In reading some of these quotes from the book, the sentiments are often quite beautiful and poignant. For example, a quote from an anonymous source in the book which states as a poem:

God never loved me in so sweet a way before
‘Tis He alone who can such blessings send
And when His love would new expressions
He brought thee to me and He said-
“Behold a friend.”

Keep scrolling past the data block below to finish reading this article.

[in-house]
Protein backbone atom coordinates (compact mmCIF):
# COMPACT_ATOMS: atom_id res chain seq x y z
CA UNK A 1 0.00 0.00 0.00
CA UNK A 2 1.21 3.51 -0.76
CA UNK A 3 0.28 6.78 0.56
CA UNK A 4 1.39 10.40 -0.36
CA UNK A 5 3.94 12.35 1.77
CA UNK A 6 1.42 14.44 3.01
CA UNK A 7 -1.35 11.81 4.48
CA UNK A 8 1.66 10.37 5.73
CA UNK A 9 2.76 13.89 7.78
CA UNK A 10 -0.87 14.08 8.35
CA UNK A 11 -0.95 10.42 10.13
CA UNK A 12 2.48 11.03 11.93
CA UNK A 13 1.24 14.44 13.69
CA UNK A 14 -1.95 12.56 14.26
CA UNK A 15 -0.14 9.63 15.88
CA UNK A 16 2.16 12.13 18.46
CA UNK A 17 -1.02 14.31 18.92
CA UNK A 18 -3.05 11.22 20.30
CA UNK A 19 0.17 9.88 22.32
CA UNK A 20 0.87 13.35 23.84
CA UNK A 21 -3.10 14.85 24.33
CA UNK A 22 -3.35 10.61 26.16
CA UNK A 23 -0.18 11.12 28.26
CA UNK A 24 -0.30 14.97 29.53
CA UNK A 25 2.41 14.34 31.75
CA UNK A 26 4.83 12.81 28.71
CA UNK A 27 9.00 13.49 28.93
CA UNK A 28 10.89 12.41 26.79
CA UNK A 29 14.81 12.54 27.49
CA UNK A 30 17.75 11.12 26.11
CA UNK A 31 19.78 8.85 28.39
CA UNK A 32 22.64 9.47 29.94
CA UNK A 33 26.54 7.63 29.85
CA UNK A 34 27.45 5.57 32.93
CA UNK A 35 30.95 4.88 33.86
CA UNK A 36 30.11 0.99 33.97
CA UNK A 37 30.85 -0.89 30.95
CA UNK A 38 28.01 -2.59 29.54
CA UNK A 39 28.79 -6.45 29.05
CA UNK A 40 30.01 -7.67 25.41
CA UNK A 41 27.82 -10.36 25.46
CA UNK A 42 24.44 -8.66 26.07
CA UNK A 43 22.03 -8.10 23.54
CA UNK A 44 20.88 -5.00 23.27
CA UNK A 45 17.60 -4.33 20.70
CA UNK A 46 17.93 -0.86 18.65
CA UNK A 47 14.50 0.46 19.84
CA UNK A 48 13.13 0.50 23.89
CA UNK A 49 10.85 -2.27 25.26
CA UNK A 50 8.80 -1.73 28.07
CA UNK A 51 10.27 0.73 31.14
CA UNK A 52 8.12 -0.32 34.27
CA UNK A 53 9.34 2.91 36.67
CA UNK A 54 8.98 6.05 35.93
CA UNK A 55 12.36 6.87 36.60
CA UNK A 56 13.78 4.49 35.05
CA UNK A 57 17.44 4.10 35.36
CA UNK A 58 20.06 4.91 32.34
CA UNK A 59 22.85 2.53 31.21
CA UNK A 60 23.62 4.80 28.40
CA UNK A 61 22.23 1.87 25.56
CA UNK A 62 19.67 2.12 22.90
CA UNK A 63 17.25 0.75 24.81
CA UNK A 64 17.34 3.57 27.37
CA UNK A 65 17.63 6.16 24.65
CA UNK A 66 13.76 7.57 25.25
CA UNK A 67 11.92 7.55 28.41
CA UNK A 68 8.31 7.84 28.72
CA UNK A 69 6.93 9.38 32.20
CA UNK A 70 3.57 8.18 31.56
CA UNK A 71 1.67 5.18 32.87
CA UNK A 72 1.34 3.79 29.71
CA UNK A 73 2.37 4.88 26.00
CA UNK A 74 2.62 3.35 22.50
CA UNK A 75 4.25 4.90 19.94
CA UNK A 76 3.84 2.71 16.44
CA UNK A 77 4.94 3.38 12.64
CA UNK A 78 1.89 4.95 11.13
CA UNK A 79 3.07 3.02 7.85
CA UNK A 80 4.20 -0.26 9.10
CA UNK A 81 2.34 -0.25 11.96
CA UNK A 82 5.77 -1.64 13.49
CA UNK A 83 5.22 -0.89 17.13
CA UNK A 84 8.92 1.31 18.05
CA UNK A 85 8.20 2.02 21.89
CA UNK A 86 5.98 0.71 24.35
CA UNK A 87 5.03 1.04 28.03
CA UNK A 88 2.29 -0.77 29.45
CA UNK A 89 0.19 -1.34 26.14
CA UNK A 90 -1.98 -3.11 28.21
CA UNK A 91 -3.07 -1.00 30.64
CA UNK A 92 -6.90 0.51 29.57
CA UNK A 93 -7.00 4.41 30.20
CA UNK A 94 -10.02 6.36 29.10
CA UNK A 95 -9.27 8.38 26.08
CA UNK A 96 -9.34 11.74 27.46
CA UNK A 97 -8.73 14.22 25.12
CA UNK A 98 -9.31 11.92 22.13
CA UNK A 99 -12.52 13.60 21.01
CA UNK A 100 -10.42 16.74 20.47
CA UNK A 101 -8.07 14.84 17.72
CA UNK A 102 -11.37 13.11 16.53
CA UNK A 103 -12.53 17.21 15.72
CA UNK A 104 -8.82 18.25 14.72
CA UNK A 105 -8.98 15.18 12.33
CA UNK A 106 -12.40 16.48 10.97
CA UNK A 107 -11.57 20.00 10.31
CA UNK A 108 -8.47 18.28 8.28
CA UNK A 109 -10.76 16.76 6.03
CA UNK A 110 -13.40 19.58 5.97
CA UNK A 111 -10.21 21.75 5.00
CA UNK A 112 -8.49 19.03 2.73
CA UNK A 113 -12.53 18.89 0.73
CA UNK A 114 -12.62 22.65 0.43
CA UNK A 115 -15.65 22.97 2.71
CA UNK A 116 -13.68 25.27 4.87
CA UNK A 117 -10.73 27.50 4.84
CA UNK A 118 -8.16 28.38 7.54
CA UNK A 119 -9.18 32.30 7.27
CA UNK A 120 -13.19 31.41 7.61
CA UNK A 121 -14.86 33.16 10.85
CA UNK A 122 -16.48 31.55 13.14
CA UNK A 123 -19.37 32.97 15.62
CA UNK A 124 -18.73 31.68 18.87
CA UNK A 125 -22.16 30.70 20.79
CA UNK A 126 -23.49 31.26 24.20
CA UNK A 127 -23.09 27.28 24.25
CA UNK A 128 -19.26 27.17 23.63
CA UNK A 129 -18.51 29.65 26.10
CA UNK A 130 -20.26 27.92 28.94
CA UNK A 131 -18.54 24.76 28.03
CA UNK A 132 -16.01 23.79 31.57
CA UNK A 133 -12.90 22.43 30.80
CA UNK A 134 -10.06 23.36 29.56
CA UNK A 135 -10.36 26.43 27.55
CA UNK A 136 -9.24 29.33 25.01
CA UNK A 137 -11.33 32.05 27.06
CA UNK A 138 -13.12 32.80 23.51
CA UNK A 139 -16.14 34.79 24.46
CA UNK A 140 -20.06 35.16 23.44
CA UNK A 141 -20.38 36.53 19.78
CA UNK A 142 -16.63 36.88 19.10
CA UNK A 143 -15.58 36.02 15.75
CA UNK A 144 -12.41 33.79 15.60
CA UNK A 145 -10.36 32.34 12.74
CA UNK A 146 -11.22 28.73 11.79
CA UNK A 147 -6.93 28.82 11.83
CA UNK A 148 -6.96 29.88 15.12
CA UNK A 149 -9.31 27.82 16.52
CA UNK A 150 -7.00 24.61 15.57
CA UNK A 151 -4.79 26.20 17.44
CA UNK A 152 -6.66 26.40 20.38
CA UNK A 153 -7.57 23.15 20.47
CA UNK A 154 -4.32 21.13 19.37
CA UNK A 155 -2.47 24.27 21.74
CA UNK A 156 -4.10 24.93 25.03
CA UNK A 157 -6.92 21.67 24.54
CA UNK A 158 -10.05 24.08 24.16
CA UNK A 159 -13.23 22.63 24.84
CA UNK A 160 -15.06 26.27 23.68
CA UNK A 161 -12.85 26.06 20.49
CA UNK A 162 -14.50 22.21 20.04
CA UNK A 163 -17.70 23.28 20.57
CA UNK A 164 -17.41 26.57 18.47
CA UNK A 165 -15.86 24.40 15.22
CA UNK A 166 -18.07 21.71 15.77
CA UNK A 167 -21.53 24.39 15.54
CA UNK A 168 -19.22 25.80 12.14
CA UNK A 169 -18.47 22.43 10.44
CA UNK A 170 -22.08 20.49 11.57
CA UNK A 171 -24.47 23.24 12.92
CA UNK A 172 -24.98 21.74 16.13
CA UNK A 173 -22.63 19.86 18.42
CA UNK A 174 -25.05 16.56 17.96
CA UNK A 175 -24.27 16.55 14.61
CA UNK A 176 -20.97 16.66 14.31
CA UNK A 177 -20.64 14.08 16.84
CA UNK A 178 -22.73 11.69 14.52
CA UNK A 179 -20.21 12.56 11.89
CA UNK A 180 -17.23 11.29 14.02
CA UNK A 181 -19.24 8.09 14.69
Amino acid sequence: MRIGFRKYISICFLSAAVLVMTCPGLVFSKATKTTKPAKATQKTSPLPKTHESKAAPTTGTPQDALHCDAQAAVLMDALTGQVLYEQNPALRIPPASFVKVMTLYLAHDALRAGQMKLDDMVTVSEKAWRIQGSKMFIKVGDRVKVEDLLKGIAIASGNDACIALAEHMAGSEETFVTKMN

I believe no one would dare speak in such an eloquent manner today, especially when speaking of friends. Nowadays, slang and improper English are so common I’m surprised people still know to use the language in the first place provided they’re not using an expletive every other word. Likewise, many people like to present things as “gay” just because two individuals of the same gender have a relation of some kind with each other. This is what bored people do. Regardless, the above poem is a wonderful way of describing friendship. Perhaps in another part of the world where despite the trials of life people can still appreciate the presence of another. However in this part, I don’t think anyone would be that brave to describe their friendship with another in such a manner. Obviously, the dynamics of human relations have changed all around but that is no reason to limit other possibilities of existence. Impractical or not, the ability to express and appreciate another in a manner other than coldly using racial slurs or improperly annunciating the word “brother” is always possible.